Sunday we just operated for the morning and since Stewart couldn't attend I brought along my FT450D and Sean and myself operated on HF SSB. Sadly my poor Morse oscillator failed quite spectacularly in a puff of smoke but all was not lost as again conditions were excellent and we were able to pass lots of greeting messages again. I haven't used the FT450D in anger so it was excellent to let it stretch its legs and the audio and DSP proved excellent in dealing with the QRM from the contest running at the same time.



Working with the Scouts this week has really was a therapeutic exercise for my soul and made me glad I got licenced and was able to get involved with this. I am not naturally comfortable with children, since I am not a parent. But it was rewarding seeing the look of wonder on some of their faces as they passed messages.. like it was magic ;-)



A wonderful weekend of JOTA

What a difference a week makes, last week I was feeling somewhat low and as a result ducked out of the RSGB convention as I wasn't feeling very sociable.

But this week I had to get my head straight since the South Kesteven ARS (of which I am Chairman) were involved for the second year in the Scouting Jamboree on the Air (JOTA) weekend operating GB5FSG for the 1st Foston Scouts.

But before that we were also involved with another local scouting group, the 1st Barrowby where we assisted in a class of 12 Cubs with their communication badge.

Together with Stewart (M0SDM), Sean (2E0ENN) and Konrad (2E0KVF) we spent an evening giving them a introduction to amateur radio. Konrad who is an ex-scout leader explained the hobby, Stewart and Sean helped them pass messages via a radio. There was also a timely visible pass of the International Space Station during the evening and I hoped they might be able to see it while I demonstrated transmitting APRS messages via the onboard digipeater.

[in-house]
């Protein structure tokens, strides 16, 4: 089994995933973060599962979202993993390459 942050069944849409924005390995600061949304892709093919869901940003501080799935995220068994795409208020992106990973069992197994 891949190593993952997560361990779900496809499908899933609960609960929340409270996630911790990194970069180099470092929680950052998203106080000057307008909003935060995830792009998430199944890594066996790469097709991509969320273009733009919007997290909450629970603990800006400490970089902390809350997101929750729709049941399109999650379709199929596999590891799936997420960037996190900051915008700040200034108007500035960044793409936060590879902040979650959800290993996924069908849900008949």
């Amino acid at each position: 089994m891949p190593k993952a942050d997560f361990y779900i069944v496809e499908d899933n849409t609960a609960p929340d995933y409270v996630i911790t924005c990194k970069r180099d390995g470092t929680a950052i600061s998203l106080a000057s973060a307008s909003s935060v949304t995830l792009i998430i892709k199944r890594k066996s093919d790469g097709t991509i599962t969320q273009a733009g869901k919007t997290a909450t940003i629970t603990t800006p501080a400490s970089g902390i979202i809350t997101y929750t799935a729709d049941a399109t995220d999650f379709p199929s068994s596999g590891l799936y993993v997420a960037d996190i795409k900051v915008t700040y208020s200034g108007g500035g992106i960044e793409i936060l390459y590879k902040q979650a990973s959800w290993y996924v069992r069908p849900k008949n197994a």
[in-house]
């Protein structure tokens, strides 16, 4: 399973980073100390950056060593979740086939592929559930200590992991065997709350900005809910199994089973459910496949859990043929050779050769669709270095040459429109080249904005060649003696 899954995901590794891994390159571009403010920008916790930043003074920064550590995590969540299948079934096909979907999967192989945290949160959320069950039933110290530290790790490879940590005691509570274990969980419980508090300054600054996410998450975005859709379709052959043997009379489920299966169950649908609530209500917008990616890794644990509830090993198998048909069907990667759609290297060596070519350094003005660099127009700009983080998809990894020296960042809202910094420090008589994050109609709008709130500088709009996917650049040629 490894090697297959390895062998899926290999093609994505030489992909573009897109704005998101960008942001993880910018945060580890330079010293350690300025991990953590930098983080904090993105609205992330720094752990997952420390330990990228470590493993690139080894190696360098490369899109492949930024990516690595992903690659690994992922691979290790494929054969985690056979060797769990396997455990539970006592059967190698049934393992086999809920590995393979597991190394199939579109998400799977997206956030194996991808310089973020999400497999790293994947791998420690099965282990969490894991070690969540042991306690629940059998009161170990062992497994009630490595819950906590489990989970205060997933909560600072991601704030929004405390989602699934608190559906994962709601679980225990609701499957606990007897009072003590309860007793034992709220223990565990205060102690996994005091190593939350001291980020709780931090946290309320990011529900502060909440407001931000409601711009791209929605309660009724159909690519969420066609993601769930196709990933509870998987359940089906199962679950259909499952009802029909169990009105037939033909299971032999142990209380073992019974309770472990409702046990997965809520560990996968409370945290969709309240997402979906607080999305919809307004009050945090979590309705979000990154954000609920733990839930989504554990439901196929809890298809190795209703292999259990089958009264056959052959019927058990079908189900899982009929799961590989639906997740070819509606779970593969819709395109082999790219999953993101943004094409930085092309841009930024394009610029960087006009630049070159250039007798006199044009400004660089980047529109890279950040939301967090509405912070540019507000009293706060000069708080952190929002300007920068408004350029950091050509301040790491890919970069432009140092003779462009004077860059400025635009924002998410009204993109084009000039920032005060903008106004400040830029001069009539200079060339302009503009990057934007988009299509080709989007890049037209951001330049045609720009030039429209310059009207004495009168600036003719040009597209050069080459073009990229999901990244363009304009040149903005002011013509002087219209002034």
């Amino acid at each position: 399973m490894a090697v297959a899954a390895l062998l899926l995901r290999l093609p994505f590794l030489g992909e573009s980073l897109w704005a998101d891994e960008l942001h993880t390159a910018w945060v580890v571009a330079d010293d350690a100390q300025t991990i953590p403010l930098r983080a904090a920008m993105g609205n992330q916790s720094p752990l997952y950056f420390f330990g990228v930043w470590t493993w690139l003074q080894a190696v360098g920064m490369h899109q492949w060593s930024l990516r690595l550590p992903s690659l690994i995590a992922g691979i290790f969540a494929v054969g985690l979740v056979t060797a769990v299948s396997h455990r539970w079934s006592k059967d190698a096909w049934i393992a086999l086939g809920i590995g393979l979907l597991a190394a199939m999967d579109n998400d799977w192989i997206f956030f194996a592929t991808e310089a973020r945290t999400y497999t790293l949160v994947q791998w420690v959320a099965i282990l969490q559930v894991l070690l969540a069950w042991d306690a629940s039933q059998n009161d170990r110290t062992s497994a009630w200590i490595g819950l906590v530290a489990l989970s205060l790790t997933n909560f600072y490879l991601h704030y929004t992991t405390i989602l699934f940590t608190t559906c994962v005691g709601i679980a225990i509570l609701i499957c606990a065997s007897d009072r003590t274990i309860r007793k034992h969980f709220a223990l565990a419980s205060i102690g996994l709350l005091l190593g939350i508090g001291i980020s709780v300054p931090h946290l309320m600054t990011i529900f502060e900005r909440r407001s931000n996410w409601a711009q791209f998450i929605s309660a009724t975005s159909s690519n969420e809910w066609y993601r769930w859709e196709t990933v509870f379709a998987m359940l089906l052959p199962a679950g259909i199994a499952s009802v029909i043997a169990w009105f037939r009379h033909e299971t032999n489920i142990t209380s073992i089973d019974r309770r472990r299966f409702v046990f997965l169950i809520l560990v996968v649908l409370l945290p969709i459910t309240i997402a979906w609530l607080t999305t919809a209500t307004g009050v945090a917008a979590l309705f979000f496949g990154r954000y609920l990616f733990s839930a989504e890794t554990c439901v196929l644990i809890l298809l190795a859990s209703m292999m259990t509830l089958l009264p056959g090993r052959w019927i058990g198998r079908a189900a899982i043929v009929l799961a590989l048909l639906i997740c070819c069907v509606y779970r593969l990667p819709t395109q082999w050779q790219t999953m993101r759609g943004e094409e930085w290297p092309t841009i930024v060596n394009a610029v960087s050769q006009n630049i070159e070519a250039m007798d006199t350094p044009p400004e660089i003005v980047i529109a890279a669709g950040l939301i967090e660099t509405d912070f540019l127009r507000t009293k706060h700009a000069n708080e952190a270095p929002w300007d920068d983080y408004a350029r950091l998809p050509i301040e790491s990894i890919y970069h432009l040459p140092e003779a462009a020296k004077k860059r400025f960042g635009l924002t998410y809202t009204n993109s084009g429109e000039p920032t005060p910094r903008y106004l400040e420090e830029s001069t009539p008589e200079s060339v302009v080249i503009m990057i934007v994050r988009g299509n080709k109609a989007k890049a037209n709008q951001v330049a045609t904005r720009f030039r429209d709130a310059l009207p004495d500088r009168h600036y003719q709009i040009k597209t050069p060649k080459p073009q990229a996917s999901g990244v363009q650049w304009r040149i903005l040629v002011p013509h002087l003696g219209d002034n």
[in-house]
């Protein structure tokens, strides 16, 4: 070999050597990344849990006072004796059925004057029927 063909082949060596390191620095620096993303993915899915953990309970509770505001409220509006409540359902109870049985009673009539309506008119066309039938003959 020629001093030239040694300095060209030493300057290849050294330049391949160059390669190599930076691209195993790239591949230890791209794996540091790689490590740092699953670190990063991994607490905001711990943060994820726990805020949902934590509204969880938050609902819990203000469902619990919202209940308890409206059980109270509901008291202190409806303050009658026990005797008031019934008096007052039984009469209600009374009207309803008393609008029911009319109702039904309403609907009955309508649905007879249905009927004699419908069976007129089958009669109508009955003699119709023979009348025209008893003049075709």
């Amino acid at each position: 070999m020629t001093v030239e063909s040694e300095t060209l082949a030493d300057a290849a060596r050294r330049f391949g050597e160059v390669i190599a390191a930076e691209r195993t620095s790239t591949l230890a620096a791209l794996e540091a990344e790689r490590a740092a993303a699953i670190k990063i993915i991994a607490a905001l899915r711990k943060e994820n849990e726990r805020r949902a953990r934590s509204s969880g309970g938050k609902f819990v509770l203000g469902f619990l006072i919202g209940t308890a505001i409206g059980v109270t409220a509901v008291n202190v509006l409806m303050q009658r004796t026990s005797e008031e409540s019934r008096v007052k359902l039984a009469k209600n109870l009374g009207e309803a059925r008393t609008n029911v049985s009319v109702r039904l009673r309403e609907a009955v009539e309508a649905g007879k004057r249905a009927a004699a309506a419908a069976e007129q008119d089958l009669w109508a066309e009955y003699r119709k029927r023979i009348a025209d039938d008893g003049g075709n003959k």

Using my new dual band Yagi, laptop and FT857D in the boot of my car I did successfully get messages digipeated and igated however the cloud and rain prevented the cubs seeing the ISS pass overhead (I put the coordinates in slightly wrong, so are shown slightly south of where we were)



The evening was a great success and the enthusiasm shown by the Scout leaders hopefully means SKARS will be involved in more activities for the Barrowby Scout group. Interestingly we were not the first local club they approached to assist but after they were given the cold shoulder by them we were happy to take up the challenge. The Barrowby group were also interested in being involved in the Jamboree on the Air (JOTA) next year.

So on to the main event this week, the GB5FSG JOTA station, operated by Stewart, Sean and myself. It is exactly a year since I gained my full licence and this was my first Notice of Variation for a special event station, last year under the previous chairman we had run GB2FFC with some success but this year we hoped to improve the experience for the Cubs/Beavers and Scouts.

Firstly we had a much improved antenna installation, with Stewart's Land Rover and impressive pushup mast we had an excellent OCFD dipole, resonant on several bands including 40m along with another smaller pole holding up an end fed long wire for the datamode station. We also put up a collinear for a 2m VHF station.


Last year we were hampered by the noise of excitable children in the main room of the scout hut which made operating and hearing contacts difficult. This year we asked for some separation from the hubbub and had planned to use a tent. Instead we setup in the storage area in the back of the hut which proved ideal as it allowed us to control the number of children and allowed easier working conditions - it was a little chilly but much warmer than a tent would have been.


On Saturday we used Stewart's FT897 as the main HF rig, Sean operated a 2m meter station with a number of contacts. Like last year I had my FT857 operating a datamode (primarily PSK) but a damaged feeder issue curtailed this for most of the day and we soon concentrated on the HF SSB voice contact as conditions were good and the band was busy with other JOTA stations.